How transformative this experience was for Heaton can be heard in every bar of ‘Contest Music’. 

Seiber was intent on offering a reliable technical grounding to whatever style his students chose to work rather than imposing a doctrinaire method. He encouraged all his pupils to begin with a fundamental theme. 

Every bar

This could be any collection of organised pitches, from a simple tune to a 12 tone row, as long as the composer maintained an ‘obligation to the motif’, sifting for the nuggets from which to develop a musical argument.

How transformative this experience was for Heaton can be heard in every bar of ‘Contest Music’. 

But that was 20 years away. How can we account for the chasm between initial inspiration and final outcome? 


Wifred Heaton

The 1950s was a decade of personal transformation for Heaton - a ‘drastic re-orientation’, he called it, embracing a complete change in his personal circumstances, spiritual outlook and professional life.  

By taking on an apprentice, he was able to spend more time away from his brass instrument repair shop, earning much needed extra income playing French horn, teaching and conducting.

The 1950s was a decade of personal transformation for Heaton - a ‘drastic re-orientation’, he called it, embracing a complete change in his personal circumstances, spiritual outlook and professional life.  

In 1963 he closed the business,  moving with his family to Harrogate for a fresh start as a freelance horn player, busy orchestral conductor and fully qualified instrumental teacher. 

Open doors

Seiber also did what he could to open doors to the wider music profession in the south, recommending that Heaton submit some work to Society for the Promotion of New Music, which Seiber had established with Rumanian émigré Francis Chagrin (1905 - 1972) after the war.  

Heaton submitted two compositions, ‘Rhapsody for Oboe and Strings’ (Op. 1)  and ‘Three Pieces for Piano’ (Op.2). 

They were accepted and received London premieres in 1954. With their post-concert discussion and in forensic critiques, it’s my guess that the reserved Heaton found these workshop sessions less than congenial and continued to work in the isolation of his music room without any further tuition or advice.  

Trapped

However, composition proved an intractable problem.  Heaton discovered through his exposure to the London scene, that he didn’t much like the cut and thrust, the networking and self-promotion that went along with being a professional composer.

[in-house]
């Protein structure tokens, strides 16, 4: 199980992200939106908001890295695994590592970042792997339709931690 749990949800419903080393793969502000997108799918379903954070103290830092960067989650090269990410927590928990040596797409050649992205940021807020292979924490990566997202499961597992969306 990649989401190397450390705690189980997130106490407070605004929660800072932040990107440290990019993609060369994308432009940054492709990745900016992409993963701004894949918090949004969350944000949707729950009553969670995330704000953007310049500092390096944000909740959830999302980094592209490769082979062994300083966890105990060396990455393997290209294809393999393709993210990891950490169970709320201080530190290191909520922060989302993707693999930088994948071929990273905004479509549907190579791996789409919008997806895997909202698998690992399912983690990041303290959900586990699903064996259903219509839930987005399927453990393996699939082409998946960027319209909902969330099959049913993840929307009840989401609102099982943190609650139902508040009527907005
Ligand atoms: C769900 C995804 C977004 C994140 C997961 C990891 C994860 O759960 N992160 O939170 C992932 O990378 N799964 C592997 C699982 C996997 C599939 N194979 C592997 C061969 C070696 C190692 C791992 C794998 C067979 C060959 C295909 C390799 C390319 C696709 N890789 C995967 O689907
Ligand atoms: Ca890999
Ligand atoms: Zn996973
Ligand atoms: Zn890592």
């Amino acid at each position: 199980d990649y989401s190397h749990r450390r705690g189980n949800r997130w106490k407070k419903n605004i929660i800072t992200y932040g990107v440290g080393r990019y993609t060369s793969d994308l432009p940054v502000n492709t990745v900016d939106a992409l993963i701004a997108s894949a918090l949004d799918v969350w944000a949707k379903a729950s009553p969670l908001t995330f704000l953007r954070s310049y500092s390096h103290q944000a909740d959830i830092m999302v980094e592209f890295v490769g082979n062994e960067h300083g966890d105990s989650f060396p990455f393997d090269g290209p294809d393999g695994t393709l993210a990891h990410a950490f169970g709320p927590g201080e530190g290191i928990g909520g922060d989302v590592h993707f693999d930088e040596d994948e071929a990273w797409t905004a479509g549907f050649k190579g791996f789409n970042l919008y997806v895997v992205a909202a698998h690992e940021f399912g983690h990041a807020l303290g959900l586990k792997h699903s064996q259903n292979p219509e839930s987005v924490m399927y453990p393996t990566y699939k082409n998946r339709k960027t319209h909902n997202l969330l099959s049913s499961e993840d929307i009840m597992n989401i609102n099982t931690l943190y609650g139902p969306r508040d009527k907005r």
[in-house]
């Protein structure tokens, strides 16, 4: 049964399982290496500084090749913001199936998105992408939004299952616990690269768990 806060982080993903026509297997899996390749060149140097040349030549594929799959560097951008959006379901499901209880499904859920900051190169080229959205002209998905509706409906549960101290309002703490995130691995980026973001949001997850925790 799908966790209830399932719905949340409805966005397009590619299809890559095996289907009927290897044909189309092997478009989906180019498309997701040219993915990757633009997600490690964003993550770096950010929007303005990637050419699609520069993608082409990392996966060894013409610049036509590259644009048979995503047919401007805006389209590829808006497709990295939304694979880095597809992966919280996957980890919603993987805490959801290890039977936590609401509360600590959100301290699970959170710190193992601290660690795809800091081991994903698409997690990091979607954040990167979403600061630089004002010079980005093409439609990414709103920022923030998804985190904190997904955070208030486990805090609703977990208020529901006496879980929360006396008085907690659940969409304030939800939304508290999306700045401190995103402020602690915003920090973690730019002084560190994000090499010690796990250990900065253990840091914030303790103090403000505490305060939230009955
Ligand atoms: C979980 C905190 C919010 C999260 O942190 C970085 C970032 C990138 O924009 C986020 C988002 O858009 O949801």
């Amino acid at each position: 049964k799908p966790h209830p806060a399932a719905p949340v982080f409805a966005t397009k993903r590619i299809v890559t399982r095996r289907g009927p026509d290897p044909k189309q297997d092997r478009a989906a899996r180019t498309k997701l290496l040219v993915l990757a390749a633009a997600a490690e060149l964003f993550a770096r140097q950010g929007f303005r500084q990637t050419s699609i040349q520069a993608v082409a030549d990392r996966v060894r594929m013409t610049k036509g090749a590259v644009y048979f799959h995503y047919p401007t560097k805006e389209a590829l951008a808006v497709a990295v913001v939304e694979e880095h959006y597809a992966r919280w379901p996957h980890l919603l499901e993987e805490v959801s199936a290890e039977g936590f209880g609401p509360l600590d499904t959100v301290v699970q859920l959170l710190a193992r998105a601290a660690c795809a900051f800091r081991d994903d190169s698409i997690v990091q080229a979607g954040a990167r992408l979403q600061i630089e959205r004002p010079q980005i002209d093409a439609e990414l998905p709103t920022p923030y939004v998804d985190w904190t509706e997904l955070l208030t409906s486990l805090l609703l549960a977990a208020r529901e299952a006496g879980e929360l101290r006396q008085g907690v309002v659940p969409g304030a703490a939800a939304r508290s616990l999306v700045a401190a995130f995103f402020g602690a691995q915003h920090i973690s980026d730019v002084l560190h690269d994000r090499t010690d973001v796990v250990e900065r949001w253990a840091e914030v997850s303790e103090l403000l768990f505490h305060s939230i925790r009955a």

‘I felt temperamentally unsuited to it’, he observed on one occasion. 

So, he found himself trapped.​

However, composition proved an intractable problem.  Heaton discovered through his exposure to the London scene, that he didn’t much like the cut and thrust, the networking and self-promotion that went along with being a professional composer.

What he wanted to write was too ‘advanced’ for The Salvation Army of the day, but in his mind at least, he considered the voice he had found was too old fashioned compared with the avantgarde sounds emanating from music colleges in London and Manchester. 


The National Championship had to wait until 1982 to premiere the work

Three decades

Heaton had decided in his teens that he would give up composing altogether if he could not break free from the band world.

By his mid-30s, he had all but stopped.  He didn’t write anything brand new until he retired almost three decades later. All the major works that emerged in the intervening years, not just ‘Contest Music’, were reworkings of music composed or sketched half a lifetime earlier.

Brass bands didn’t really catch up with Heaton’s musical adventures until the late 1960s, when Toccata was eventually performed by the International Staff Band at a Royal Albert Hall festival for SA songster (choir) leaders. 

Brass bands didn’t really catch up with Heaton’s musical adventures until the late 1960s, when Toccata was eventually performed by the International Staff Band at a Royal Albert Hall festival for SA songster (choir) leaders. 

Geoffrey Brand was impressed when he heard it and, sharing SA musical roots, he approached Heaton about writing a National finals test piece when he took over the National Championships in 1972. 

Four months

It took Heaton just four months to put ‘Contest Music’  together - from December 1972 to March 1973. Brand was surprised how quickly it was completed. 

Of course, he was unaware that Heaton had exhumed material from his ‘unregarded corner’ as the basis for this his only commissioned work. 

What happened to the piece thereafter, its rejection, occasional concert performance, publication and eventual National contest performance in 1982, has entered into the annals of brass band legend. 

What secrets may lie beneath the brilliant surface of the music, I’ll endeavour to reveal when I go hunting for tunes.

Paul Hindmarsh